(CNN)A massive wildfire raging out of control in the rugged mountains straddling the California-Nevada border, tearing through tens of thousands of acres was initially determined by US Forest Service officials to not be a threat and allowed to burn.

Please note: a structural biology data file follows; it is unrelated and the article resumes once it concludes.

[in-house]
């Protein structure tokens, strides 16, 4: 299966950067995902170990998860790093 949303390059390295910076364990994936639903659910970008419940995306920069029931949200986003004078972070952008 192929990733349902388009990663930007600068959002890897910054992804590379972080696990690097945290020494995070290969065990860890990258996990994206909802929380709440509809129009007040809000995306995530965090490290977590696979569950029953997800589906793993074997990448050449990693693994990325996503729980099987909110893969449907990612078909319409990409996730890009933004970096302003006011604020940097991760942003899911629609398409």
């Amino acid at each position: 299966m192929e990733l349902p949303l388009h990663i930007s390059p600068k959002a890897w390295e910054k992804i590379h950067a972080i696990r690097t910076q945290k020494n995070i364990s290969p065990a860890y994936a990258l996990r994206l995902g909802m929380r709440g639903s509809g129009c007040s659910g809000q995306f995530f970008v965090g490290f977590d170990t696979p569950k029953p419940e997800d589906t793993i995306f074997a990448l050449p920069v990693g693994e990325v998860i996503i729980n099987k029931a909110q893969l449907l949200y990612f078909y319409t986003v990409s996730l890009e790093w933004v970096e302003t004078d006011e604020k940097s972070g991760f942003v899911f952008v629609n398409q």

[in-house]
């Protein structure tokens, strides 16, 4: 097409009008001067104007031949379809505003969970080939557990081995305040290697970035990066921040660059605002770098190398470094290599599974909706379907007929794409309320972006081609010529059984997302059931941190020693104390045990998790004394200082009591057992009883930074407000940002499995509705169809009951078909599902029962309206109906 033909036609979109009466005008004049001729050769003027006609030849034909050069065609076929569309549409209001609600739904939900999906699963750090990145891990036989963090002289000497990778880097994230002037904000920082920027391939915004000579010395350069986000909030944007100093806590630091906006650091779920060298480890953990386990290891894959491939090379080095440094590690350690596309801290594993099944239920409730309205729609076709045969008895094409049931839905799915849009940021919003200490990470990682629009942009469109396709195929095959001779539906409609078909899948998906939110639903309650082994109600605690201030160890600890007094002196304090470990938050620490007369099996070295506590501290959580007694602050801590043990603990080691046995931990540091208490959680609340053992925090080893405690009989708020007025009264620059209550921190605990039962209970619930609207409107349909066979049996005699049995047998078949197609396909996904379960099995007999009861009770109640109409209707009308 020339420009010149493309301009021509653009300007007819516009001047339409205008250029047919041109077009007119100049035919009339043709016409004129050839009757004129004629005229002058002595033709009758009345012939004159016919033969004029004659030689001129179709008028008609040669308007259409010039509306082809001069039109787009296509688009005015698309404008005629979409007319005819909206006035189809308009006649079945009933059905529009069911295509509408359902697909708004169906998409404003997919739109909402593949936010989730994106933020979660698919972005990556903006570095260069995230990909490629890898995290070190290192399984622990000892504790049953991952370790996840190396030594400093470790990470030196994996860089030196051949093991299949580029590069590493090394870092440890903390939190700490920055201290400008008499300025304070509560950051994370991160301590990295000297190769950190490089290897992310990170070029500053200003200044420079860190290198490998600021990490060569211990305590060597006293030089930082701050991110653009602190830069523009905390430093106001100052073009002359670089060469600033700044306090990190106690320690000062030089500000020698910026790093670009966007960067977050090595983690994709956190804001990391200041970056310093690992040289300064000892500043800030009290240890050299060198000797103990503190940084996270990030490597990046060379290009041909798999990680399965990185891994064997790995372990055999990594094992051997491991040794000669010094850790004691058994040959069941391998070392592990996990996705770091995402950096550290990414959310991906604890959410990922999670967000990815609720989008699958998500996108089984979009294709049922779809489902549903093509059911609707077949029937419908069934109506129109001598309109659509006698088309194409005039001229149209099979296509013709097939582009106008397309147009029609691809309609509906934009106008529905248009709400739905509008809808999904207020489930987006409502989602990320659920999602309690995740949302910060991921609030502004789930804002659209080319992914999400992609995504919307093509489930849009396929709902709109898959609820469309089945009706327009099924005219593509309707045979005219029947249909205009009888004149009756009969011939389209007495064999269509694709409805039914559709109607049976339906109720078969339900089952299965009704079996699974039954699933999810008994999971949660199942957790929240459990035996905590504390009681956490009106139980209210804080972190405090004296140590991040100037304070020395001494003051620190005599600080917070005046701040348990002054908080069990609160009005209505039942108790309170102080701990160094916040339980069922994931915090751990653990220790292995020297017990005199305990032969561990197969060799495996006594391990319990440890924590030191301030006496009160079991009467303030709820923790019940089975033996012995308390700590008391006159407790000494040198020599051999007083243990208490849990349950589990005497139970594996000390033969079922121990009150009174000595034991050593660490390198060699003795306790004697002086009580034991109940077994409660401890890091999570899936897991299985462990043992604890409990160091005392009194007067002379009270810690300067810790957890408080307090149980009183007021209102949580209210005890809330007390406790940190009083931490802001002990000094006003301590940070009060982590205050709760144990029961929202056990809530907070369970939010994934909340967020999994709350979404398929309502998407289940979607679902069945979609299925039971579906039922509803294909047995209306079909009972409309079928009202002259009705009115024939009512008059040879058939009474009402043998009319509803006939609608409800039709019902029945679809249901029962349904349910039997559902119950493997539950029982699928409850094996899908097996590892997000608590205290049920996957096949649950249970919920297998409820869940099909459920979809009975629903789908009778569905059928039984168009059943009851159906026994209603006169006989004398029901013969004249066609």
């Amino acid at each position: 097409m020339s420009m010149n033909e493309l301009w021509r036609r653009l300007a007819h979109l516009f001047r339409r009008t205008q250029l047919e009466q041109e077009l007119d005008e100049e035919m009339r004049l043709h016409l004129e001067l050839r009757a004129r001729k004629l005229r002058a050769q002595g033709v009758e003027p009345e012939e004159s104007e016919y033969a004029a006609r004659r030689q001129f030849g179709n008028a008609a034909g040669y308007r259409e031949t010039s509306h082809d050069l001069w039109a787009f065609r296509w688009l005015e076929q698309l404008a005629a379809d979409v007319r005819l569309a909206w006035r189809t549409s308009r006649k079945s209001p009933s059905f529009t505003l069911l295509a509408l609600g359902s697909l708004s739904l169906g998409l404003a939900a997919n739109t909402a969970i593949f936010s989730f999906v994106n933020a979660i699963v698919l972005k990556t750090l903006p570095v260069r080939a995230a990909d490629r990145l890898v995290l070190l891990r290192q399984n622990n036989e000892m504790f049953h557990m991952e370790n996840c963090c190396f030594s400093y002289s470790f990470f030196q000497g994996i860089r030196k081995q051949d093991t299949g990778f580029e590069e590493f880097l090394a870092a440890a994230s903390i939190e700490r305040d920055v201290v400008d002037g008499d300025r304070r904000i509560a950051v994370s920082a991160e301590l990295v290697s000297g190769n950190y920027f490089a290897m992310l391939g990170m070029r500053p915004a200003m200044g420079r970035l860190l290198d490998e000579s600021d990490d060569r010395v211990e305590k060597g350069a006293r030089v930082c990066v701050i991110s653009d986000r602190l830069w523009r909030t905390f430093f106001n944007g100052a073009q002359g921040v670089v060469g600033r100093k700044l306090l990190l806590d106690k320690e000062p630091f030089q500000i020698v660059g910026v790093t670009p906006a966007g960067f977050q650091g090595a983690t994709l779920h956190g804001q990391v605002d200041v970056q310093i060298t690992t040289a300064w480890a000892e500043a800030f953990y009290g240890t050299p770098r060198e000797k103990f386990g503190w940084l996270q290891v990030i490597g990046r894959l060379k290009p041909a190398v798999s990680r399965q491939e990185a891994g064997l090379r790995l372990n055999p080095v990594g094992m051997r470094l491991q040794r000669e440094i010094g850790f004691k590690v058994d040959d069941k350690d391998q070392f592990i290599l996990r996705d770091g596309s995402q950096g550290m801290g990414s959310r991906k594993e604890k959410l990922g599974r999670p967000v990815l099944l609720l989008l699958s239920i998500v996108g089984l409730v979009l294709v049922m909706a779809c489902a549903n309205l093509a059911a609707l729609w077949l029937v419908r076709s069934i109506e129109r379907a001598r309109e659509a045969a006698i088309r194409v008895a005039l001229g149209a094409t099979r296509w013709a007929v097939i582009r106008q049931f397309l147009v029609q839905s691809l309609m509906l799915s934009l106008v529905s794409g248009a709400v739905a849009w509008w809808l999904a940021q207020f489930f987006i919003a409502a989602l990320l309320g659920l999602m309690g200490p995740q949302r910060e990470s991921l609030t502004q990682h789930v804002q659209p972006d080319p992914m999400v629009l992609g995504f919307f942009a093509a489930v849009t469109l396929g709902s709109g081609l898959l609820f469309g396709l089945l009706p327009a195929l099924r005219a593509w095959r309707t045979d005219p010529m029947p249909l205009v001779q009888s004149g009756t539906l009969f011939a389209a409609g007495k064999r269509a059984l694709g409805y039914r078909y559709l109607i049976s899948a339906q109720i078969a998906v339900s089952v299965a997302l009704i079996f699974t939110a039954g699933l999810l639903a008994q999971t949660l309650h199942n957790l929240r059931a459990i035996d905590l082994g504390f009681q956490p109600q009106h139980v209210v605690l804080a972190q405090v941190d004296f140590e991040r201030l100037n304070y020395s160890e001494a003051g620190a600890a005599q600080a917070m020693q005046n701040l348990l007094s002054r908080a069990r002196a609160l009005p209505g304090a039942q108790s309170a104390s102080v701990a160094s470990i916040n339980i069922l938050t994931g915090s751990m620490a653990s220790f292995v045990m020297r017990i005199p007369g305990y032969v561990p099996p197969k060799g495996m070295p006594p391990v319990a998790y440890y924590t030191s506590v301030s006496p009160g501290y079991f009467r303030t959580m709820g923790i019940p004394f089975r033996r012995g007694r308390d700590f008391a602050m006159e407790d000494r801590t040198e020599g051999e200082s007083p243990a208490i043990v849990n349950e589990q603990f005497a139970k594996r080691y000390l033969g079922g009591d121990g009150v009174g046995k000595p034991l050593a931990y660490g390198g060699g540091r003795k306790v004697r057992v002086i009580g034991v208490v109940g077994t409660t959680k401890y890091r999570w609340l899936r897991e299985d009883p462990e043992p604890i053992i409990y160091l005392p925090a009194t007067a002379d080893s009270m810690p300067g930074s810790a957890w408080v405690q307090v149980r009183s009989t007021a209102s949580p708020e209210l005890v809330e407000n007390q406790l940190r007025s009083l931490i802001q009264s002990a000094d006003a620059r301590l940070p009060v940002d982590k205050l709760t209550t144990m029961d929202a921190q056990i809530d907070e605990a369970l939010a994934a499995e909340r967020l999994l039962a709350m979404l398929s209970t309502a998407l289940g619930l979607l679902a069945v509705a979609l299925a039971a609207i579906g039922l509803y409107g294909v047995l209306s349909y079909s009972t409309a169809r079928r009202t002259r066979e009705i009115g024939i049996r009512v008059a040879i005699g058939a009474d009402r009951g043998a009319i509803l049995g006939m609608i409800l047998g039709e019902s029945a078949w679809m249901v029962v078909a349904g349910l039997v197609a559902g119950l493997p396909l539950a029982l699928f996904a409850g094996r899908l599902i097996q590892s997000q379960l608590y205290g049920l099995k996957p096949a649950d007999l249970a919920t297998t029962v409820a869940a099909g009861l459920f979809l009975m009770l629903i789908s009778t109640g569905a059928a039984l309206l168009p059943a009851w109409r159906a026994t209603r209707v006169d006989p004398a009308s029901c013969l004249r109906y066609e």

The lightning-sparked Tamarack Fire, first discovered on July 4 in the Humboldt-Toiyabe National Forest, was initially confined to a single tree burning on a ridgetop “with sparse fuels and natural barriers to contain it,” according to the Forest Service, which posted a video of the small smoldering fire in a Facebook post.Hundreds are still under evacuation orders as the nation's largest wildfire chars more than 400,000 acres“The tactical management decision is not to insert fire crews due to safety concerns, however, this is not an unresponsive approach,” the Forest Service said in a July 10 Facebook post along with the video. “Smoke might be visible to Pacific Crest Trail hikers but the .25 acre fire is surrounded by granite rocks, a small lake and sparse fuels.”Despite the Forest Service’s statement, which assured that the fire “poses no threat to the public, infrastructure or resource values,” the wildfire has since gone on to scorch 58,417 acres and at least 10 structures in California and Nevada.As of Friday afternoon, it was only 4% contained, with more than a thousand firefighting personnel on scene.Read MoreThe decision to not initially put out the fire has outraged lawmakers in California and Nevada.In a letter to Forest Service Chief Vickie Christiansen dated Tuesday, California Rep. Tom McClintock, who represents the rugged Sierra Nevada region where the fire was sparked, demanded to know “why there was a lack of suppression action to combat the Tamarack Fire that began on July 4, 2021 until after July 10, 2021,” according to a statement from his office. Photos: Wildfires raging in the West Photos: Wildfires raging in the WestPeople stand behind the fire line as the flames spread through dry grasses at the Steptoe Canyon Fire on Thursday, July 22, in Colton, Washington.Hide Caption 1 of 27 Photos: Wildfires raging in the WestPlumes of smoke from the Dixie Fire rise above the Plumas National Forest near the Pacific Gas and Electric Rock Creek Power House on Wednesday, July 21.Hide Caption 2 of 27 Photos: Wildfires raging in the WestFirefighters walk near a wildfire in Topanga, California, on Monday, July 19.Hide Caption 3 of 27 Photos: Wildfires raging in the WestA firefighter does mop-up work in the Fremont-Winema National Forest, which has been struggling with the Bootleg Fire in Oregon.Hide Caption 4 of 27 Photos: Wildfires raging in the WestA car is charred by the Bootleg Fire along a mountain road near Bly, Oregon.Hide Caption 5 of 27 Photos: Wildfires raging in the WestNicolas Bey, 11, hugs his father, Sayyid, near a donated trailer they are using after their home was burned in the Bootleg Fire near Beatty, Oregon.Hide Caption 6 of 27 Photos: Wildfires raging in the WestFirefighters extinguish hot spots in an area affected by the Bootleg Fire near Bly, Oregon.Hide Caption 7 of 27 Photos: Wildfires raging in the WestA bear cub clings to a tree after being spotted by a safety officer at the Bootleg Fire in Oregon on Sunday, July 18. Hide Caption 8 of 27 Photos: Wildfires raging in the WestFirefighters work to protect Markleeville, California, on Saturday, July 17. The Tamarack Fire has burned more than 50,000 acres and was 4% contained on July 22. It was started by a lightning strike. Hide Caption 9 of 27 Photos: Wildfires raging in the WestThe Tamarack Fire burns in Markleeville, California, near the Nevada border, on July 17.Hide Caption 10 of 27 Photos: Wildfires raging in the WestA member of the Northwest Incident Management Team 12 holds a map of the Chuweah Creek Fire as wildfires devastated Nespelem, Washington, on Friday, July 16.Hide Caption 11 of 27 Photos: Wildfires raging in the WestA cloud from the Bootleg Fire drifts into the air near Bly, Oregon, on July 16.Hide Caption 12 of 27 Photos: Wildfires raging in the WestFirefighters spray water from the Union Pacific Railroad’s fire train while battling the Dixie Fire in California’s Plumas National Forest on July 16.Hide Caption 13 of 27 Photos: Wildfires raging in the WestHorses climb a hillside that was burned by the Chuweah Creek Fire in eastern Washington.Hide Caption 14 of 27 Photos: Wildfires raging in the WestFire from the Bootleg Fire illuminates smoke near Bly, Oregon, on the night of July 16.Hide Caption 15 of 27 Photos: Wildfires raging in the WestA firefighter battles the Bootleg Fire in the Fremont-Winema National Forest, along the Oregon and California border, on July 15.Hide Caption 16 of 27 Photos: Wildfires raging in the WestA firefighting aircraft drops flame retardant on the Bootleg Fire in Bly, Oregon, on July 15.Hide Caption 17 of 27 Photos: Wildfires raging in the WestFirefighters dig away at hot spots underneath stumps and brush after flames from the Snake River Complex Fire swept through the area south of Lewiston, Idaho, on July 15.Hide Caption 18 of 27 Photos: Wildfires raging in the WestBurned cars sit outside a home that was destroyed by the Chuweah Creek Fire in Nespelem, Washington.Hide Caption 19 of 27 Photos: Wildfires raging in the WestEvacuee Dee McCarley hugs her cat Bunny at a Red Cross center in Klamath Falls, Oregon, on July 14.Hide Caption 20 of 27 Photos: Wildfires raging in the WestAn airplane drops fire retardant on the Chuweah Creek Fire in Washington on July 14.Hide Caption 21 of 27 Photos: Wildfires raging in the WestOperations Section Chief Bert Thayer examines a map of the Bootleg Fire in Chiloquin, Oregon, on July 13.Hide Caption 22 of 27 Photos: Wildfires raging in the WestFire consumes a home as the Sugar Fire, part of the Beckwourth Complex Fire, tears through Doyle, California, on July 10. It’s the second time in less than a year that the small town has been ravaged by a wildfire.Hide Caption 23 of 27 Photos: Wildfires raging in the WestMen hug a member of the Red Cross at a Bootleg Fire evacuation center in Klamath Falls, Oregon.Hide Caption 24 of 27 Photos: Wildfires raging in the WestEmbers blow across a field as the Sugar Fire burns in Doyle, California, on July 9.Hide Caption 25 of 27 Photos: Wildfires raging in the WestFirefighters monitor the Sugar Fire in Doyle, California, on July 9.Hide Caption 26 of 27 Photos: Wildfires raging in the WestIn this long-exposure photograph, taken early on July 2, flames surround a drought-stricken Shasta Lake during the Salt Fire in Lakehead, California.Hide Caption 27 of 27“Given the number of wildfires and their increasing size coupled with severe fire danger conditions throughout the West, I recommend that you immediately reevaluate current US Forest Service direction that allows wildfires to burn and instruct all Regional Foresters that all wildfires should be suppressed as soon as possible,” said McClintock in the letter.The Forest Service defended its decision to not initially douse the fire, saying in a statement “the steep, rugged, and remote terrain presented challenges to safely suppress this wilderness fire” and added that resources were limited and had to be assigned to higher-priority fires, like the East Fork Fire.”The initial suppression strategy stemmed from the need to prioritize resources for wildfires that posed immediate threats to communities, as well mitigating risks to our firefighter safety in comparison to the threats from the fire at that time,” the Forest Service said.Growing fire crosses state lineInstead, the Tamarack Fire was monitored by air and fire cameras, the Forest Service said, until July 16 when the still-small fire was fanned by powerful winds and low humidity, causing it to rapidly spread.They dodged flames pushed by 30 mph winds. Crews fighting the Bootleg Fire are still trying to tame itOn Tuesday, the growing blaze crossed the state line and into Douglas County, Nevada.Nevada state Assemblyman Jim Wheeler, who represents that district, tweeted his incredulity.“Firefighters doing everything they can to stop this monster. Still can’t believe the USFS and Cal Fire let it grow from ¼ acre when it was first discovered,” he wrote Thursday. Like McClintock, Wheeler wants to know why the fire was allowed to burn and is requesting an investigation by the state attorney general.Wheeler told CNN Nevada Attorney General Aaron Ford “received the letter and will look into it.”Nevada Gov. Steve Sisolak declared an emergency in Douglas County on Friday, freeing up more resources to fight the blaze.”Now, more than ever we must stand united and use all our available resources to combat this growing threat in order to help our fellow Nevadans receive the aid they need,” Sisolak said in a written statement.California’s Gov. Gavin Newsom also proclaimed a state of emergency in Alpine County on Friday due to the fire.